Stress Urinary Incontinence: The involuntary loss of urine with an increase in intra-abdominal pressure. You may leak when you laugh, cough, sneeze, or with physical activity (jumping, running, walking).
Urge Urinary Incontinence: The involuntary loss of urine following a strong urge to urinate that cannot be controlled.
Mixed Urinary Incontinence: A combination of stress incontinence and urge incontinence. It is very common to have mixed incontinence as opposed to pure stress or pure urge incontinence.
Overactive Bladder: Frequent urination, more than 5-8 times per day.
Urinary Hesitancy/Dyssynergia: Difficulty initiating either urine stream or bowel movement. This can be a result of poor pelvic floor muscle coordination.
Constipation: When bowel movements are infrequent or challenging to pass. Symptoms may include bloating or abdominal pain and the inability to completely empty the bowels.
Endometriosis: A condition in which endometrial tissue appears outside of the uterus. This appearance can be associated with pelvic pain, heavy and painful periods, pain during sexual intercourse, as well as urinary and bowel dysfunction.
Pudendal Neuralgia: The pudendal nerve supplies sensory, motor, and autonomic function to the external genitalia, bladder, and rectal muscles. With pudendal neuralgia, the nerve is mechanically compressed, entrapped, or irritated causing pain and dysfunction in the pelvic region. Prolonged sitting, difficult childbirth, and cycling are common causes of pudendal neuralgia.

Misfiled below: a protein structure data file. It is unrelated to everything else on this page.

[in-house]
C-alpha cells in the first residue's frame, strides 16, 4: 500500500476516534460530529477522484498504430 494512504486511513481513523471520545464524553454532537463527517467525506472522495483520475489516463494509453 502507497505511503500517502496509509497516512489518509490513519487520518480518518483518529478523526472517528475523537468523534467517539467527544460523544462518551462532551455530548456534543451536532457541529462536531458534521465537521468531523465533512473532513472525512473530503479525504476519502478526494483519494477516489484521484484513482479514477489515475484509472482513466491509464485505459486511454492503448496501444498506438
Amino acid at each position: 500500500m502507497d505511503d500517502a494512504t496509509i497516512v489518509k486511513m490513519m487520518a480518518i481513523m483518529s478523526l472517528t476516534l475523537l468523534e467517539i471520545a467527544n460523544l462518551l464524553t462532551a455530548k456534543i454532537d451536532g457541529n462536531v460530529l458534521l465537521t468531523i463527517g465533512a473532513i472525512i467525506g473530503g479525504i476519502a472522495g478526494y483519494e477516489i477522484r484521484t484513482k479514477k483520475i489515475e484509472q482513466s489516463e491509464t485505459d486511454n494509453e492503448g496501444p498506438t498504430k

Interstitial Cystitis: A condition affecting the bladder involving unpleasant sensations and symptoms such as pain, pressure, burning, urinary frequency, and urgency. With this condition there can be identifiable bladder disease (such as Hunner’s lesions).
Levator Ani Syndrome: The levator ani muscles are the deep muscles of the pelvic floor. These muscles can go into spasm resulting in pain within the perineum, rectum, or tailbone.
Dyspareunia: Pain experienced with sexual intercourse. Pelvic pain can occur before, during and after sexual intercourse. Symptoms can be experienced superficially at the opening, with deep penetration or with orgasms.
Coccydynia: Pain experienced within the tailbone or coccyx. Symptoms increase with prolonged sitting.
Vulvodynia: A nonspecific, unprovoked, generalized pain around the opening of your vagina (vulva) with no identifiable physical findings.
Vaginismus: An involuntary clenching of the pelvic floor muscles to prevent vaginal penetration. This may limit gynecological exams, tampon insertion, or sexual intercourse.
Pelvic Organ Prolapse: Occurs when one or more pelvic organs (uterus, bladder, rectum) protrudes into the vaginal canal. This is due to the weakening of pelvic floor muscles and connective tissues that function to provide support for the pelvic organs. Common contributing factors for weakness within the pelvic floor include:
- Vaginal delivery
- Being overweight
- Chronic coughing
- Hormonal changes that occur with menopause